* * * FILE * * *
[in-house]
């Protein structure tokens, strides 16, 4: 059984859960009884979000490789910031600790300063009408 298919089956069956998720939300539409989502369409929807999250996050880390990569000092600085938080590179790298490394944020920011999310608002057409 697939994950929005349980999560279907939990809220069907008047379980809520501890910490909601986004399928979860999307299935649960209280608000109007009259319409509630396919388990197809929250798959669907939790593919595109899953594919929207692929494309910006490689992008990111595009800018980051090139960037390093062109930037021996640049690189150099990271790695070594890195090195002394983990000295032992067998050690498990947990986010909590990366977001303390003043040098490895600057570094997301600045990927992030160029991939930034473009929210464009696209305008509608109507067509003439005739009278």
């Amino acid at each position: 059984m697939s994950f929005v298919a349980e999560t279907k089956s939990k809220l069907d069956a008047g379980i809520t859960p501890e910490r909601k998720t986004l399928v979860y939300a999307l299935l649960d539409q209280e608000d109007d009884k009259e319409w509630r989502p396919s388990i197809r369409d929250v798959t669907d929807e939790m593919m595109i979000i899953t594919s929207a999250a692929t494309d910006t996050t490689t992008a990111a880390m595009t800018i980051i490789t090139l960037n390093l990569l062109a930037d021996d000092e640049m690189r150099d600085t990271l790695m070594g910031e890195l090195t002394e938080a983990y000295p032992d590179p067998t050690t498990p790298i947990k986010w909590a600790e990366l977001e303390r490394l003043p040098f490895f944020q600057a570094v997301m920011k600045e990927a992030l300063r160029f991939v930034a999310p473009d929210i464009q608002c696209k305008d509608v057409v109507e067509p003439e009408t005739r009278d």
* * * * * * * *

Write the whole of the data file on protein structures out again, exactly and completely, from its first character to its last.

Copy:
[in-house]
């Protein structure tokens, strides 16, 4: 059984859960009884979000490789910031600790300063009408 298919089956069956998720939300539409989502369409929807999250996050880390990569000092600085938080590179790298490394944020920011999310608002057409 697939994950929005349980999560279907939990809220069907008047379980809520501890910490909601986004399928979860999307299935649960209280608000109007009259319409509630396919388990197809929250798959669907939790593919595109899953594919929207692929494309910006490689992008990111595009800018980051090139960037390093062109930037021996640049690189150099990271790695070594890195090195002394983990000295032992067998050690498990947990986010909590990366977001303390003043040098490895600057570094997301600045990927992030160029991939930034473009929210464009696209305008509608109507067509003439005739009278």
């Amino acid at each position: 059984m697939s994950f929005v298919a349980e999560t279907k089956s939990k809220l069907d069956a008047g379980i809520t859960p501890e910490r909601k998720t986004l399928v979860y939300a999307l299935l649960d539409q209280e608000d109007d009884k009259e319409w509630r989502p396919s388990i197809r369409d929250v798959t669907d929807e939790m593919m595109i979000i899953t594919s929207a999250a692929t494309d910006t996050t490689t992008a990111a880390m595009t800018i980051i490789t090139l960037n390093l990569l062109a930037d021996d000092e640049m690189r150099d600085t990271l790695m070594g910031e890195l090195t002394e938080a983990y000295p032992d590179p067998t050690t498990p790298i947990k986010w909590a600790e990366l977001e303390r490394l003043p040098f490895f944020q600057a570094v997301m920011k600045e990927a992030l300063r160029f991939v930034a999310p473009d929210i464009q608002c696209k305008d509608v057409v109507e067509p003439e009408t005739r009278d």